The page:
The first time I met Mr. Fear, I hated him.
This is not a hackneyed metaphor, nor is it a Hiro Protagonist kind of situation. Mr. Fear was a real high school English teacher, and that was his real name. We also had a Mr. Read and a Mr. Kuhl (pronounced “cool”) at the same school, and for a brief time a student teacher from the university whose name was also Fiehr, pronounced in the way you would expect given that I’m bringing it up here. We were practically a Louis Sachar book.
Mr. Fear was painfully awkward, and had absolutely no control over our freshman class despite a decade of teaching experience. He crushed his authoritative standing even further by routinely sharing overly-personal anecdotes, such as the fact that he’d been stood up at the altar twice, and had made multiple overnight recordings of himself snoring. At one point he gave out his home phone number to the class, apparently unable to foresee the prank calls that would ensue—then angrily complained about them, thus guaranteeing that the harassment would continue for weeks on end. Of course I never took part in it myself, but I also had no pity for him. As far as I was concerned, the situation was entirely his own fault.
My junior year, I ended up with Mr. Fear on my schedule again, but my dread turned out to be unfounded. Perhaps it was because we were older, or just a better assortment of human beings overall, but for whatever reason the demeanor of the room jumped instantly from middle school to college. Without the behavior problems to distract him, I was finally able to get a sense of how smart (if still incredibly foolish in some arenas) Mr. Fear really was.
He knew all of Shakespeare by heart. All of it. If we were good and had a few minutes left at the end of class, he would let us play a game where we opened to any page in his Complete Works of Shakespeare, and read out one line. Not a line in the theatrical sense, but one visual line of text, usually about ten words. He would tell us the character, play, act, and scene; then sometimes recite the section surrounding it for good measure. I never once saw him get it wrong.
But the point at which he really started to grow on me was when he declared that we weren’t going to read The Great Gatsby like all the other junior English classes. He had great appreciation for other classics like Lord of the Flies and The Scarlet Letter, but thought Gatsby was utter crap, for reasons I couldn’t understand. Instead, he said, we were going to learn how to write. Someone moaned about how we already knew the standard “In this essay I will show A, B, and C” regurgitations, and he nearly had an apoplectic fit.
After a few deep breaths, he picked up his chalk and wrote on the board, “Brevity = Wit.” Some of us got the joke, and for the rest he explained that it meant everything was better shorter. Everything, always. The only trick, he said, was not to lose any meaning when you shortened your sentence.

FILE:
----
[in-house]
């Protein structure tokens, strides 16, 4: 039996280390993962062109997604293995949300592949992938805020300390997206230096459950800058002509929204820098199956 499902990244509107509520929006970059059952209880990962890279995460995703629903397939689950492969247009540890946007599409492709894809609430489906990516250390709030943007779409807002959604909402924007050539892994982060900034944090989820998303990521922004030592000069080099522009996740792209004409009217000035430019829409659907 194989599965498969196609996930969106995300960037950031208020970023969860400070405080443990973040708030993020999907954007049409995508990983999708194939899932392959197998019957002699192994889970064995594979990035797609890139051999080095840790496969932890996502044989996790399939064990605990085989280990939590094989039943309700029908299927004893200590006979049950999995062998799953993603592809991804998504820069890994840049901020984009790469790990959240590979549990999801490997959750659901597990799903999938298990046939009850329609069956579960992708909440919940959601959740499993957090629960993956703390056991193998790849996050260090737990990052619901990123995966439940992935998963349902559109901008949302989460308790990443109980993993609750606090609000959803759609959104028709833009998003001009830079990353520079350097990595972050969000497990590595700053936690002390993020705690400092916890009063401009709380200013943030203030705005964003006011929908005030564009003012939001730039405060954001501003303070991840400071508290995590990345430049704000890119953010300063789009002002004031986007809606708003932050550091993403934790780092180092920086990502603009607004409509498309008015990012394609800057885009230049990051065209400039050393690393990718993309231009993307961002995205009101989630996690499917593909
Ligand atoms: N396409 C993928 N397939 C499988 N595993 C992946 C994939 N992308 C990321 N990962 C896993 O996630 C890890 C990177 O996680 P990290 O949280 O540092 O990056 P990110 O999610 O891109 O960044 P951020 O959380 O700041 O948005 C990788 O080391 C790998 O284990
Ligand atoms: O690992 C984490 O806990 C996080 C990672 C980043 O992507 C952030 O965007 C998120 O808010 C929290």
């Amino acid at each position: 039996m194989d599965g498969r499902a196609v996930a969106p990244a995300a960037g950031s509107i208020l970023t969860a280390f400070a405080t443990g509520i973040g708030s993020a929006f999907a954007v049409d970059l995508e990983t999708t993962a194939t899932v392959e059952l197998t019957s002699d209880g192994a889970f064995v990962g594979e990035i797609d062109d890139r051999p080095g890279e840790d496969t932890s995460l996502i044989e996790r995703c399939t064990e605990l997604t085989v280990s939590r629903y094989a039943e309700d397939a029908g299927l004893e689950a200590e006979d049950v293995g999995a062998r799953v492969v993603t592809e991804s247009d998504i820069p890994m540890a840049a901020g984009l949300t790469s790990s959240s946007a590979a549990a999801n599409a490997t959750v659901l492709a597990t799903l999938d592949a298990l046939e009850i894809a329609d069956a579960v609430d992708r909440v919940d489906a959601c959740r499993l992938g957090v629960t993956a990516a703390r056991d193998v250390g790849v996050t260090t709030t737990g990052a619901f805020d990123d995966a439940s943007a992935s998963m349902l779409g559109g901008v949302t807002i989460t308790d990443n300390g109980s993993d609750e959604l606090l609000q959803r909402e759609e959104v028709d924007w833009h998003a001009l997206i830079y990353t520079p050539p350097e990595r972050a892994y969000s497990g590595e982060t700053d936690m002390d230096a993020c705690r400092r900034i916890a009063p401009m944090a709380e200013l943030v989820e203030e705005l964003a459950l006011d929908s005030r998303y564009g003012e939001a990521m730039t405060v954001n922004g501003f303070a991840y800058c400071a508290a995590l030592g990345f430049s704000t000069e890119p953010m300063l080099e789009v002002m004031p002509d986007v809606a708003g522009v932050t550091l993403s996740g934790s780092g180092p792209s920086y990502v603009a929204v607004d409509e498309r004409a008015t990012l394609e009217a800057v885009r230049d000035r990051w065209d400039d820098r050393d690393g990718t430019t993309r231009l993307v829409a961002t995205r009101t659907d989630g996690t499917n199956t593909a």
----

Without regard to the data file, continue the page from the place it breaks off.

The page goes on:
Then he started pulling examples from what I assumed were random academic papers, but I now think might have been written by former college professors he still held grudges against. (This was another personal tale of woe he had shared with us: how he had achieved all-but-dissertation status on his doctorate, but the politics of academia had conspired to keep him from finishing it.) They all went something like this sentence that I ganked from PubMed for illustrative purposes:
“Recent advances, for example, in the discovery of the genomic landscape of the disease, in the development of assays for genetic testing and for detecting minimal residual disease, as well as in the development of novel anti-leukemic agents, prompted an international panel to provide updated evidence- and expert opinion-based recommendations.”
50 words, and an eyesore. Then Mr. Fear would start pointing out redundancies: you can’t “make an advance in” a discovery or development; the discovery/development is the advancement. Minimal and residual in this case are synonyms. A development is inherently novel. In the case of a medical panel, the recommendations are assumed to be based on evidence and expert opinions. Genetic tests already prove the existence of genomic knowledge. “X prompted Y to provide” is longer than “Y provided after X”. Bit by bit, the sentence would shrink.
“An international panel of leukemia experts updated their recommendations for diagnosis and treatment in the wake of successful genomic mapping, assays to detect residual disease, and new anti-leukemic agents.”
29 words, and clarity.
While the other teachers lectured on the symbolism of green lights, Mr. Fear spent six weeks straight on “densifying” sentences, and by the end I’d learned more about writing than all the rest of my English education combined. I don’t know for sure, because I never did read it, but in retrospect I think he probably slipped in more than one sentence from The Great Gatsby for us to improve. My God, did he hate that book.